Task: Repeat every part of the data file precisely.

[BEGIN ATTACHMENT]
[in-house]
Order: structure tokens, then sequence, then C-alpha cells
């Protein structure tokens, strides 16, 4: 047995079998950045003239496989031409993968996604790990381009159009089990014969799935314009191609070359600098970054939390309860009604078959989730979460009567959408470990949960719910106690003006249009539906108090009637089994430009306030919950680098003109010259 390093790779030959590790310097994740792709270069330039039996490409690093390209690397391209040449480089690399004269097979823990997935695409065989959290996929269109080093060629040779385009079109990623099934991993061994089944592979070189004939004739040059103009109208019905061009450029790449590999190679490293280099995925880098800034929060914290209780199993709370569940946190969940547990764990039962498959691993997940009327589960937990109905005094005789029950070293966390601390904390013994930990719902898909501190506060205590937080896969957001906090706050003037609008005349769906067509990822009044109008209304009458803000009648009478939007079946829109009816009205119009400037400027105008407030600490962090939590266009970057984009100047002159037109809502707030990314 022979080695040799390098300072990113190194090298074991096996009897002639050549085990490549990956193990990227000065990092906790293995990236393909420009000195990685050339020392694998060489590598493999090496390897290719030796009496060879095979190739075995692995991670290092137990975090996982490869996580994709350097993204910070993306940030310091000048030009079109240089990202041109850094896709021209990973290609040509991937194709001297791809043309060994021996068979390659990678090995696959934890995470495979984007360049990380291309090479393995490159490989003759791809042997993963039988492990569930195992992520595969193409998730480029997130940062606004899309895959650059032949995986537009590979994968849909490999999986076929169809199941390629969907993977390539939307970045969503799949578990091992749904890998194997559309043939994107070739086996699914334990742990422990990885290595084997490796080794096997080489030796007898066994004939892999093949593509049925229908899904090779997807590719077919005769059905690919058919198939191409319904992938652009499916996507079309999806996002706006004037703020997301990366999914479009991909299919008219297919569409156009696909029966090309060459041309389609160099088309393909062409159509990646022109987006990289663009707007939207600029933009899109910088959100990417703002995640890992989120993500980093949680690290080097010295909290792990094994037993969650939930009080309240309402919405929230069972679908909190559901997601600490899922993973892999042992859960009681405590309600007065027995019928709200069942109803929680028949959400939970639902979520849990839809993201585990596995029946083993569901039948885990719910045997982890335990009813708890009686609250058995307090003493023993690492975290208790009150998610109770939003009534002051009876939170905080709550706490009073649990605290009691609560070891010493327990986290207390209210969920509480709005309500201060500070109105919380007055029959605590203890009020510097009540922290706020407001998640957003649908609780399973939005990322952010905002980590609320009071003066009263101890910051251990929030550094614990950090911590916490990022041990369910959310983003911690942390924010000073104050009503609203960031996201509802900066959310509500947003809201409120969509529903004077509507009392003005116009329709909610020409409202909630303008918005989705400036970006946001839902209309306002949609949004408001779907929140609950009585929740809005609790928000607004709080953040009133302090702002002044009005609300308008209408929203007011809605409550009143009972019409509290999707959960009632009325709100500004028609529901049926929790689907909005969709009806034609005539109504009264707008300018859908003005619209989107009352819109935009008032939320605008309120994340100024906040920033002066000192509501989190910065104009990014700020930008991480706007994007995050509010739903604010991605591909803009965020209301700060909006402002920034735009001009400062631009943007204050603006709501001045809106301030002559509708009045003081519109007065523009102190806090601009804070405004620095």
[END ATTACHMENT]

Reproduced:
[in-house]
Order: structure tokens, then sequence, then C-alpha cells
């Protein structure tokens, strides 16, 4: 047995079998950045003239496989031409993968996604790990381009159009089990014969799935314009191609070359600098970054939390309860009604078959989730979460009567959408470990949960719910106690003006249009539906108090009637089994430009306030919950680098003109010259 390093790779030959590790310097994740792709270069330039039996490409690093390209690397391209040449480089690399004269097979823990997935695409065989959290996929269109080093060629040779385009079109990623099934991993061994089944592979070189004939004739040059103009109208019905061009450029790449590999190679490293280099995925880098800034929060914290209780199993709370569940946190969940547990764990039962498959691993997940009327589960937990109905005094005789029950070293966390601390904390013994930990719902898909501190506060205590937080896969957001906090706050003037609008005349769906067509990822009044109008209304009458803000009648009478939007079946829109009816009205119009400037400027105008407030600490962090939590266009970057984009100047002159037109809502707030990314 022979080695040799390098300072990113190194090298074991096996009897002639050549085990490549990956193990990227000065990092906790293995990236393909420009000195990685050339020392694998060489590598493999090496390897290719030796009496060879095979190739075995692995991670290092137990975090996982490869996580994709350097993204910070993306940030310091000048030009079109240089990202041109850094896709021209990973290609040509991937194709001297791809043309060994021996068979390659990678090995696959934890995470495979984007360049990380291309090479393995490159490989003759791809042997993963039988492990569930195992992520595969193409998730480029997130940062606004899309895959650059032949995986537009590979994968849909490999999986076929169809199941390629969907993977390539939307970045969503799949578990091992749904890998194997559309043939994107070739086996699914334990742990422990990885290595084997490796080794096997080489030796007898066994004939892999093949593509049925229908899904090779997807590719077919005769059905690919058919198939191409319904992938652009499916996507079309999806996002706006004037703020997301990366999914479009991909299919008219297919569409156009696909029966090309060459041309389609160099088309393909062409159509990646022109987006990289663009707007939207600029933009899109910088959100990417703002995640890992989120993500980093949680690290080097010295909290792990094994037993969650939930009080309240309402919405929230069972679908909190559901997601600490899922993973892999042992859960009681405590309600007065027995019928709200069942109803929680028949959400939970639902979520849990839809993201585990596995029946083993569901039948885990719910045997982890335990009813708890009686609250058995307090003493023993690492975290208790009150998610109770939003009534002051009876939170905080709550706490009073649990605290009691609560070891010493327990986290207390209210969920509480709005309500201060500070109105919380007055029959605590203890009020510097009540922290706020407001998640957003649908609780399973939005990322952010905002980590609320009071003066009263101890910051251990929030550094614990950090911590916490990022041990369910959310983003911690942390924010000073104050009503609203960031996201509802900066959310509500947003809201409120969509529903004077509507009392003005116009329709909610020409409202909630303008918005989705400036970006946001839902209309306002949609949004408001779907929140609950009585929740809005609790928000607004709080953040009133302090702002002044009005609300308008209408929203007011809605409550009143009972019409509290999707959960009632009325709100500004028609529901049926929790689907909005969709009806034609005539109504009264707008300018859908003005619209989107009352819109935009008032939320605008309120994340100024906040920033002066000192509501989190910065104009990014700020930008991480706007994007995050509010739903604010991605591909803009965020209301700060909006402002920034735009001009400062631009943007204050603006709501001045809106301030002559509708009045003081519109007065523009102190806090601009804070405004620095």